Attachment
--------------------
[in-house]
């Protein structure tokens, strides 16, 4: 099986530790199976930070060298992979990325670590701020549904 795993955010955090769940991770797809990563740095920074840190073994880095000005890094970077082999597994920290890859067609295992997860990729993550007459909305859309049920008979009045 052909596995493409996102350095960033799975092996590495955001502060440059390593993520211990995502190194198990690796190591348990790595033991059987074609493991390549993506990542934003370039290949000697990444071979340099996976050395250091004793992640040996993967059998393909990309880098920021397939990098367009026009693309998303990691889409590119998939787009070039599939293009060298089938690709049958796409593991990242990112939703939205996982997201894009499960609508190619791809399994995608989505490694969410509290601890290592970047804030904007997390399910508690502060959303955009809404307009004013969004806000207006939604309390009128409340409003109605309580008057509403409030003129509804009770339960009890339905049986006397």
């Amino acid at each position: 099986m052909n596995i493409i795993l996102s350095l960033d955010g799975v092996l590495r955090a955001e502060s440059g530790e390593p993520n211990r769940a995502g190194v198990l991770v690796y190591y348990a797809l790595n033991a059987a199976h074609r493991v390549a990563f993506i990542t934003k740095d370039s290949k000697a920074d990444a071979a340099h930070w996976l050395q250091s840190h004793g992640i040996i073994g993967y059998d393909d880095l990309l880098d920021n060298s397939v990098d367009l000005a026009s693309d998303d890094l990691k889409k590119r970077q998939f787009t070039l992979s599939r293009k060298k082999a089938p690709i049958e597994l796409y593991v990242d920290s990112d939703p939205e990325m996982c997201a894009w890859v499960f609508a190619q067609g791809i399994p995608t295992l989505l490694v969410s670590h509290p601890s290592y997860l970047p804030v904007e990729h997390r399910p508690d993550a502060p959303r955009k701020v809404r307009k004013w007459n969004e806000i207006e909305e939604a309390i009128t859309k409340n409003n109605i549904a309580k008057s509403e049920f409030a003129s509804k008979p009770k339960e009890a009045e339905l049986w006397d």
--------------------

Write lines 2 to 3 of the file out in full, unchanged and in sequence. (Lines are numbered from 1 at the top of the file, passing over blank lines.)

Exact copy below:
């Protein structure tokens, strides 16, 4: 099986530790199976930070060298992979990325670590701020549904 795993955010955090769940991770797809990563740095920074840190073994880095000005890094970077082999597994920290890859067609295992997860990729993550007459909305859309049920008979009045 052909596995493409996102350095960033799975092996590495955001502060440059390593993520211990995502190194198990690796190591348990790595033991059987074609493991390549993506990542934003370039290949000697990444071979340099996976050395250091004793992640040996993967059998393909990309880098920021397939990098367009026009693309998303990691889409590119998939787009070039599939293009060298089938690709049958796409593991990242990112939703939205996982997201894009499960609508190619791809399994995608989505490694969410509290601890290592970047804030904007997390399910508690502060959303955009809404307009004013969004806000207006939604309390009128409340409003109605309580008057509403409030003129509804009770339960009890339905049986006397």
């Amino acid at each position: 099986m052909n596995i493409i795993l996102s350095l960033d955010g799975v092996l590495r955090a955001e502060s440059g530790e390593p993520n211990r769940a995502g190194v198990l991770v690796y190591y348990a797809l790595n033991a059987a199976h074609r493991v390549a990563f993506i990542t934003k740095d370039s290949k000697a920074d990444a071979a340099h930070w996976l050395q250091s840190h004793g992640i040996i073994g993967y059998d393909d880095l990309l880098d920021n060298s397939v990098d367009l000005a026009s693309d998303d890094l990691k889409k590119r970077q998939f787009t070039l992979s599939r293009k060298k082999a089938p690709i049958e597994l796409y593991v990242d920290s990112d939703p939205e990325m996982c997201a894009w890859v499960f609508a190619q067609g791809i399994p995608t295992l989505l490694v969410s670590h509290p601890s290592y997860l970047p804030v904007e990729h997390r399910p508690d993550a502060p959303r955009k701020v809404r307009k004013w007459n969004e806000i207006e909305e939604a309390i009128t859309k409340n409003n109605i549904a309580k008057s509403e049920f409030a003129s509804k008979p009770k339960e009890a009045e339905l049986w006397d």